College textbooks: A new website, to be developed in coming months, will give students free digital access to 50 textbooks for lower-division courses in the University of California, California State University and California Community College systems. Hard copies will cost $20.

Fees: California State University may not establish, adjust or reallocate student fees without the approval of student representatives, must justify any increase and may not raise fees after the first 90 days of the school year.

Tests: The Academic Performance Index, which has been based entirely on student test scores, is changed to give test scores no more than 60% of the scale and include other factors such as graduation rates.

Employers and workers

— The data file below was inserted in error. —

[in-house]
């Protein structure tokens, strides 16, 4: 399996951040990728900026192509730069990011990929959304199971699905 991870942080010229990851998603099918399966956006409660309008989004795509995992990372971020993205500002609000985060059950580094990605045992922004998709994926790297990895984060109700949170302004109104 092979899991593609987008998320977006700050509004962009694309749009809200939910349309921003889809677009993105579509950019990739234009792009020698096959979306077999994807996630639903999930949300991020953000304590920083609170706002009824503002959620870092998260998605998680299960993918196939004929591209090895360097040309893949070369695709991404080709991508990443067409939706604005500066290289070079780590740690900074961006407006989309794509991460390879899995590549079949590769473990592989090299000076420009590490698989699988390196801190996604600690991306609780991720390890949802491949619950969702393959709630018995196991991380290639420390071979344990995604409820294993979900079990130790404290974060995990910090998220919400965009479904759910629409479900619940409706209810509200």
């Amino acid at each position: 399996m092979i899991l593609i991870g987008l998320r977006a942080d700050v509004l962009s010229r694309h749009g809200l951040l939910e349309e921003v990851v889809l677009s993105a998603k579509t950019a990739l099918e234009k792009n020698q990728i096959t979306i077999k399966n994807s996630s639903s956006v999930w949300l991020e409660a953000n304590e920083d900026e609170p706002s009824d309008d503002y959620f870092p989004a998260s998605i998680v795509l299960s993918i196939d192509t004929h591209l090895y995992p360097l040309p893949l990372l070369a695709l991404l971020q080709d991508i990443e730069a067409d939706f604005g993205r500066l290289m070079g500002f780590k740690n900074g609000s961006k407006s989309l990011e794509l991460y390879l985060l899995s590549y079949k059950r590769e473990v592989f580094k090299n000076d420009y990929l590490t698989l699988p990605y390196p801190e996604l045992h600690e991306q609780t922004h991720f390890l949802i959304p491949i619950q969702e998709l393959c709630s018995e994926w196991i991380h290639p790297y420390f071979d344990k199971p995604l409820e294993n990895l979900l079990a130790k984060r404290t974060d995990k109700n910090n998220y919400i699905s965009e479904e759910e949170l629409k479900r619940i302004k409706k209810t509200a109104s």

Religious garb: California employers may not shunt Sikh and Muslim employees to work areas out of public view for wearing clothing or hairstyles, such as turbans, hijabs or beards, because of their religious beliefs.

Retirement: The state will create a panel to study the feasibility of a government-run retirement plan for low-wage private-sector workers.

Workers’ compensation: Payments to employees permanently disabled in job-related accidents will increase by $740 million, and employers will receive a break on premiums.

Food and drink

Beer: Certain microbrews aged in wooden barrels that previously held spirits will be licensed, regulated and labeled as beer throughout California.

Home-cooked food: Californians may sell certain homemade foods and baked goods, including bread, fruit pies, jams and dried nuts, to stores, to restaurants and directly to consumers.


Abortion: A study program that allows non-surgical abortions by a limited number of nurse practitioners, certified nurse-midwives and physician assistants is extended for two years.